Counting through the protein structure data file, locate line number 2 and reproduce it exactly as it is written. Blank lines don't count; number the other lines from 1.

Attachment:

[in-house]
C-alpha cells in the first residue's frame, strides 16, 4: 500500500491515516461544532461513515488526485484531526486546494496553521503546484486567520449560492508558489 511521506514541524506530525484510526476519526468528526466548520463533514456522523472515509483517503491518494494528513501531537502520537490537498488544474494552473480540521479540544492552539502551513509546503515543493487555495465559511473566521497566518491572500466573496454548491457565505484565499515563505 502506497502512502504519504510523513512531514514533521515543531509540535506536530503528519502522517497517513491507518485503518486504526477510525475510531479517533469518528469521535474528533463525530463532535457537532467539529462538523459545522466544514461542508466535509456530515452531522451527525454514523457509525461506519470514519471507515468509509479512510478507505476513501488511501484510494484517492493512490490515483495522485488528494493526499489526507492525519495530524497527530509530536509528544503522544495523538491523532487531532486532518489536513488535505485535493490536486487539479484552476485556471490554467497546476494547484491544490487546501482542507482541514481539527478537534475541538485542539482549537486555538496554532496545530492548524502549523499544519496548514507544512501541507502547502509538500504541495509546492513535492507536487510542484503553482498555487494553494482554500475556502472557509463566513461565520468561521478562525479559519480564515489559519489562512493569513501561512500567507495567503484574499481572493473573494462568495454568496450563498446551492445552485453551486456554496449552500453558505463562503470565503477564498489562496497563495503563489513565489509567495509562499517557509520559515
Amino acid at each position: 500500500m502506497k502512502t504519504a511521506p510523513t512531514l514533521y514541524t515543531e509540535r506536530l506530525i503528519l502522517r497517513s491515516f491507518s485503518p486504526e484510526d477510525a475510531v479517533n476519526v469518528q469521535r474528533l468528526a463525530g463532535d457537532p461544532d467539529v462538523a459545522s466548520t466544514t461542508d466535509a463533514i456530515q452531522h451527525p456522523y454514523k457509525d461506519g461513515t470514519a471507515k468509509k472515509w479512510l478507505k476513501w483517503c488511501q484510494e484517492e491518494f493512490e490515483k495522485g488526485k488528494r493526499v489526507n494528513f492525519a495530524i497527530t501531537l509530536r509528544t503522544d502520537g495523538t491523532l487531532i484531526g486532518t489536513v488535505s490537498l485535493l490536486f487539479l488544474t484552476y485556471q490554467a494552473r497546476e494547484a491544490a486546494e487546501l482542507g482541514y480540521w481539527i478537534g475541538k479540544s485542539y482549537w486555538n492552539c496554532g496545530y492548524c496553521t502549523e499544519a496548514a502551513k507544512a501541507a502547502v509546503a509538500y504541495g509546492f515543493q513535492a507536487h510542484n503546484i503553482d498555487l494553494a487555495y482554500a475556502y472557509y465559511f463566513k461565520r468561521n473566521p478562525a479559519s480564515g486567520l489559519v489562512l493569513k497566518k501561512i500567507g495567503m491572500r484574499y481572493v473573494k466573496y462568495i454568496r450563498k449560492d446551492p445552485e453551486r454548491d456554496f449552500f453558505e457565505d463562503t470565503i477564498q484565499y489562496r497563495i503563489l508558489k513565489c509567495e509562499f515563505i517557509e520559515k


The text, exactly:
C-alpha cells in the first residue's frame, strides 16, 4: 500500500491515516461544532461513515488526485484531526486546494496553521503546484486567520449560492508558489 511521506514541524506530525484510526476519526468528526466548520463533514456522523472515509483517503491518494494528513501531537502520537490537498488544474494552473480540521479540544492552539502551513509546503515543493487555495465559511473566521497566518491572500466573496454548491457565505484565499515563505 502506497502512502504519504510523513512531514514533521515543531509540535506536530503528519502522517497517513491507518485503518486504526477510525475510531479517533469518528469521535474528533463525530463532535457537532467539529462538523459545522466544514461542508466535509456530515452531522451527525454514523457509525461506519470514519471507515468509509479512510478507505476513501488511501484510494484517492493512490490515483495522485488528494493526499489526507492525519495530524497527530509530536509528544503522544495523538491523532487531532486532518489536513488535505485535493490536486487539479484552476485556471490554467497546476494547484491544490487546501482542507482541514481539527478537534475541538485542539482549537486555538496554532496545530492548524502549523499544519496548514507544512501541507502547502509538500504541495509546492513535492507536487510542484503553482498555487494553494482554500475556502472557509463566513461565520468561521478562525479559519480564515489559519489562512493569513501561512500567507495567503484574499481572493473573494462568495454568496450563498446551492445552485453551486456554496449552500453558505463562503470565503477564498489562496497563495503563489513565489509567495509562499517557509520559515